Another thing I’ve been considering is the application of logic to algebraic equalities, or using logic to explore algebra. It started with the consideration that if I took, a variable, an operator, and another variable, as say:
    a [operator] b
    and had that equal to:
    a [perhaps some other operator] b
    that i could create a systematic enumeration of equalities, like:
    a + b = a + b
    a – b = a + b
    a * b = a + b

    a + b = a – b


    So I was able to do some work to widde down this set to what I considered unique equalities. One of the interesting ones was a*b = a+b when a = b/(b-1)

    So I had this idea that there might be an enumeration scheme to go though all possible algerbraic equalities. Consider that any equality can be written as [group of terms] = 0.

    I came up with a partial solution, thanks to the help of some other people too, but its not where I want it, because really, im only interested in enumerating through EVERY UNIQUE ALGEBRAIC IDENTITY. This is a very intriging problem to me.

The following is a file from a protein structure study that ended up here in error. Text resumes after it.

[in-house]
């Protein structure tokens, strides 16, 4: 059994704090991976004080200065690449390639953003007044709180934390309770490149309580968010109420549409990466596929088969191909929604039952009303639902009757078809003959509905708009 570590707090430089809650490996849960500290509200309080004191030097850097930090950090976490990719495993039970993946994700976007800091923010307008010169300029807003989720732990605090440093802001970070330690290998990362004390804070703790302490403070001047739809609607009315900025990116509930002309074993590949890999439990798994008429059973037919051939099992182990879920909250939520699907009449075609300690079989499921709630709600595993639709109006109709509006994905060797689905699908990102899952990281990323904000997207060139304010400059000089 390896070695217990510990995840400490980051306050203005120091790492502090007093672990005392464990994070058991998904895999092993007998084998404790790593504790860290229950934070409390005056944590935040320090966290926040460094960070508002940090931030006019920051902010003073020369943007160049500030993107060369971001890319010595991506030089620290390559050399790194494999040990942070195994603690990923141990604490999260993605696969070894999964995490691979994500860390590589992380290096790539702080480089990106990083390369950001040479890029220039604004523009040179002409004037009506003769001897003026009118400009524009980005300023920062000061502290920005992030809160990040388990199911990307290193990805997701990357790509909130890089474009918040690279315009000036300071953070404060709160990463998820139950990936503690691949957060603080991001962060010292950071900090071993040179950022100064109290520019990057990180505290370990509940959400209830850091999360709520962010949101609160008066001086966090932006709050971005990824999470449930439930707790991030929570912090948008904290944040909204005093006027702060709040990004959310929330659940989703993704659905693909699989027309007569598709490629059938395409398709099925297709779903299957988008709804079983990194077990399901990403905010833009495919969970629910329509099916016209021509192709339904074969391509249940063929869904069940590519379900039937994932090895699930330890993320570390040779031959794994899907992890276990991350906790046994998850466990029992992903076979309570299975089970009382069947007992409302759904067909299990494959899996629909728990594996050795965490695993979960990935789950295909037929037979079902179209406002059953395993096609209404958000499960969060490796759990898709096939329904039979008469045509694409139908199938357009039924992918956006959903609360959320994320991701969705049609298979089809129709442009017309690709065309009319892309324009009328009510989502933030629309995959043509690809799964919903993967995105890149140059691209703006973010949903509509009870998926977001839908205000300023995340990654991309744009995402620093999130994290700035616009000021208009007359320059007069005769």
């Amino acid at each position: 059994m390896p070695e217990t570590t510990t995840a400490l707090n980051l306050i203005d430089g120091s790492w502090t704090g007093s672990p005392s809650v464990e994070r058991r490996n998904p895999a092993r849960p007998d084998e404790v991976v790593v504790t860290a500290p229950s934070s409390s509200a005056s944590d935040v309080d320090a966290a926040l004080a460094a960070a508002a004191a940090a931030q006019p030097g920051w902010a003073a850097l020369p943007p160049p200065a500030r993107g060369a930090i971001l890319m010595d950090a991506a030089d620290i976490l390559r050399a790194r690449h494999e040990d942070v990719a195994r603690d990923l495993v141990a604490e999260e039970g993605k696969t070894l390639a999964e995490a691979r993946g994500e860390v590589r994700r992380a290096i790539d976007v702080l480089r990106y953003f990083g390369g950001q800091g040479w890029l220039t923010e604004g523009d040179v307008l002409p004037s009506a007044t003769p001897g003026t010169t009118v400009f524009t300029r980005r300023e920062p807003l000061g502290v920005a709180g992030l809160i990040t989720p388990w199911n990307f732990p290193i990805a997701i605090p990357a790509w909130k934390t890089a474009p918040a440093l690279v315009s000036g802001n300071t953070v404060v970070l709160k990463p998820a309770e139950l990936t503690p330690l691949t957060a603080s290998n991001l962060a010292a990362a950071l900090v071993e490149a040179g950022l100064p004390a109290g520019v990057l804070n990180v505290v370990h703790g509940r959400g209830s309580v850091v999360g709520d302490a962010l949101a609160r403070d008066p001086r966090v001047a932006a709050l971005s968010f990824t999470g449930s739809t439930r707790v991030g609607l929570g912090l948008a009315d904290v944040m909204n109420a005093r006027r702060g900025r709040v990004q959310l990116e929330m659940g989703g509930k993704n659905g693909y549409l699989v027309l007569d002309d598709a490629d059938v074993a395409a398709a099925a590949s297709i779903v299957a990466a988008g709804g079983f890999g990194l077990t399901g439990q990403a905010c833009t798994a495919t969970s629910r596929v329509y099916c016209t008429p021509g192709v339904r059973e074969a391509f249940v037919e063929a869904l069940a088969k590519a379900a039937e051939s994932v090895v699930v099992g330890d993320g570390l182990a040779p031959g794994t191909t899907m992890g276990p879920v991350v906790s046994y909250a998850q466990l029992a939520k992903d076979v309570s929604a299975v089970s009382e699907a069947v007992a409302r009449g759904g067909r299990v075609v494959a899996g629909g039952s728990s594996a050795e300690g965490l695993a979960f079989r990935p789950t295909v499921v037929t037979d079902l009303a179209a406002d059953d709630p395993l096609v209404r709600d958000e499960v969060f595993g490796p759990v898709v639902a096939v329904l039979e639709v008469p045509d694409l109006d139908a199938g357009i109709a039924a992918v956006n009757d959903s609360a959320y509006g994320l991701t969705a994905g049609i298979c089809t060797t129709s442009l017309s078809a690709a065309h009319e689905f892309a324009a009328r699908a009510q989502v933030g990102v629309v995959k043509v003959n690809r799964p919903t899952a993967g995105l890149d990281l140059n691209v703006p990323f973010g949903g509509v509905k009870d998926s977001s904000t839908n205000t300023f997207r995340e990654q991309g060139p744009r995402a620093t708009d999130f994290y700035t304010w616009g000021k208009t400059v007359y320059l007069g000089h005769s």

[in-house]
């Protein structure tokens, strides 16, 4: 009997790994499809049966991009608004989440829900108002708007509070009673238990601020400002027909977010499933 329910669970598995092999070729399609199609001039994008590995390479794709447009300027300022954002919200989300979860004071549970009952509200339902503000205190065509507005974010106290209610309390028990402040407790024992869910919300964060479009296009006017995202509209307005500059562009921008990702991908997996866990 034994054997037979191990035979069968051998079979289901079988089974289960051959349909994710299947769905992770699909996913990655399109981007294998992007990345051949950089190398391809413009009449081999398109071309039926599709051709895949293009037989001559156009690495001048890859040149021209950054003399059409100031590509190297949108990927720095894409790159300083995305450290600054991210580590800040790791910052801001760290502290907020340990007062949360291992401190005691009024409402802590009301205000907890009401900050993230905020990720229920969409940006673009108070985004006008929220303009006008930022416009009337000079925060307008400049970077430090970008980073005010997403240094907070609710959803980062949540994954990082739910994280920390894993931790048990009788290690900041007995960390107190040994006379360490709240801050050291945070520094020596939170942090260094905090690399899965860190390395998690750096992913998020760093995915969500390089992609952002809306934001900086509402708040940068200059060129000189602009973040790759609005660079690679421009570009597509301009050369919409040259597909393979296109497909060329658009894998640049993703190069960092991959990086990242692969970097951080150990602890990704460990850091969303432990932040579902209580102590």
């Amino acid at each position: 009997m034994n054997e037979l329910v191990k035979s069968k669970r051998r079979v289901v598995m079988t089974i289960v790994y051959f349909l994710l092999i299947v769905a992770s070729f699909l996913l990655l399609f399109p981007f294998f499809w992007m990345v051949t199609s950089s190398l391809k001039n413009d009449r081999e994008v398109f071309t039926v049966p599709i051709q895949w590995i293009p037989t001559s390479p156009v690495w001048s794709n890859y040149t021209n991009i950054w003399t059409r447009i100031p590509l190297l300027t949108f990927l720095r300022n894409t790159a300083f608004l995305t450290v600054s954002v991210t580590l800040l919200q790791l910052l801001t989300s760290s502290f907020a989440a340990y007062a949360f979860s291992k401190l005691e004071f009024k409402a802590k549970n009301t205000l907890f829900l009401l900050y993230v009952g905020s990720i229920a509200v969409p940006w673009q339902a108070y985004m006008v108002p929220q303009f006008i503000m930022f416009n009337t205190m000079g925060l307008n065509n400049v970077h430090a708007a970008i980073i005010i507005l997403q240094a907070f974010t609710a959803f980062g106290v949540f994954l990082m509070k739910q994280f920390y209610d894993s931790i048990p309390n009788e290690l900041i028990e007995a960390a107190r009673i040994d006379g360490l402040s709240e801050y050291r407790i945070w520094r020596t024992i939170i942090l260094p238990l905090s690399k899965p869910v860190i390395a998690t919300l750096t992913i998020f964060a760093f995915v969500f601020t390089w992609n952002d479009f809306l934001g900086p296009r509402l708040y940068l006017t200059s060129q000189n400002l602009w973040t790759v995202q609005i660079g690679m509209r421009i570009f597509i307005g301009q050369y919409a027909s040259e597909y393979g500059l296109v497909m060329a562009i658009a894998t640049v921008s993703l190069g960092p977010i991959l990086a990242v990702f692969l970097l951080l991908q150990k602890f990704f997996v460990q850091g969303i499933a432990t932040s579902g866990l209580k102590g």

Anyway, thanks again for the work you’ve shared. I dont think that I would have as clear a vision of the landscape of math if it wasnt for giving serious effort to your considerations.

    1. njwildberger: tangential thoughts Post author

      You touch on an interesting line of thought. How do we systematically understand the world of algebraic identities?? In my investigations of geometry, there are many times when remarkable identities seem to come miraculously to the rescue—but one can’t help feeling sometimes that these are just random meetings with deeper patterns.

    2. Sampo

      I’ve been thinking about alternative formalism of number theory that uses only relational logical operators and derives notion of equality from ‘not more not less’, instead of axiomatically from Axiom of Identity in the Peano way. Maybe this approach could offer some insights also to your line of interest.

  2. vivekajamjnanam

    The Physicist Brian Keating in one of his podcast episodes featuring Stephan Wolfram mentioned his late father’s paper in the 70s that dealt with a similar or essentially same idea of how lorentz invariance can be understood through sonar realms as processed by bats. Have you ever come across this paper?